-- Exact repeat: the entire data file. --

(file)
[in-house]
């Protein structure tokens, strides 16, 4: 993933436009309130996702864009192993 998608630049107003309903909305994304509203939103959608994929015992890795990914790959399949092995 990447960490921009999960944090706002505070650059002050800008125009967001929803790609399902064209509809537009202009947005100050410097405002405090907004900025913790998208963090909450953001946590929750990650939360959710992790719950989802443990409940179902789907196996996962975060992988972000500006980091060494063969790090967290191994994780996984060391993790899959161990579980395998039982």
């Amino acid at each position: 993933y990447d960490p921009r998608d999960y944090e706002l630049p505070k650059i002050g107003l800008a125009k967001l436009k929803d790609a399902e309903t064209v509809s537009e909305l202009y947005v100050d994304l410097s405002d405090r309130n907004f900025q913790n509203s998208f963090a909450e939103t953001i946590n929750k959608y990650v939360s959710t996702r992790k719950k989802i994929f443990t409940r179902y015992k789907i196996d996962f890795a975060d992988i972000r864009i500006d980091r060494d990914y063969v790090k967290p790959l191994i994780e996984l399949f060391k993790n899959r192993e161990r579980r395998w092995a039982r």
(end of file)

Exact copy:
[in-house]
């Protein structure tokens, strides 16, 4: 993933436009309130996702864009192993 998608630049107003309903909305994304509203939103959608994929015992890795990914790959399949092995 990447960490921009999960944090706002505070650059002050800008125009967001929803790609399902064209509809537009202009947005100050410097405002405090907004900025913790998208963090909450953001946590929750990650939360959710992790719950989802443990409940179902789907196996996962975060992988972000500006980091060494063969790090967290191994994780996984060391993790899959161990579980395998039982």
């Amino acid at each position: 993933y990447d960490p921009r998608d999960y944090e706002l630049p505070k650059i002050g107003l800008a125009k967001l436009k929803d790609a399902e309903t064209v509809s537009e909305l202009y947005v100050d994304l410097s405002d405090r309130n907004f900025q913790n509203s998208f963090a909450e939103t953001i946590n929750k959608y990650v939360s959710t996702r992790k719950k989802i994929f443990t409940r179902y015992k789907i196996d996962f890795a975060d992988i972000r864009i500006d980091r060494d990914y063969v790090k967290p790959l191994i994780e996984l399949f060391k993790n899959r192993e161990r579980r395998w092995a039982r």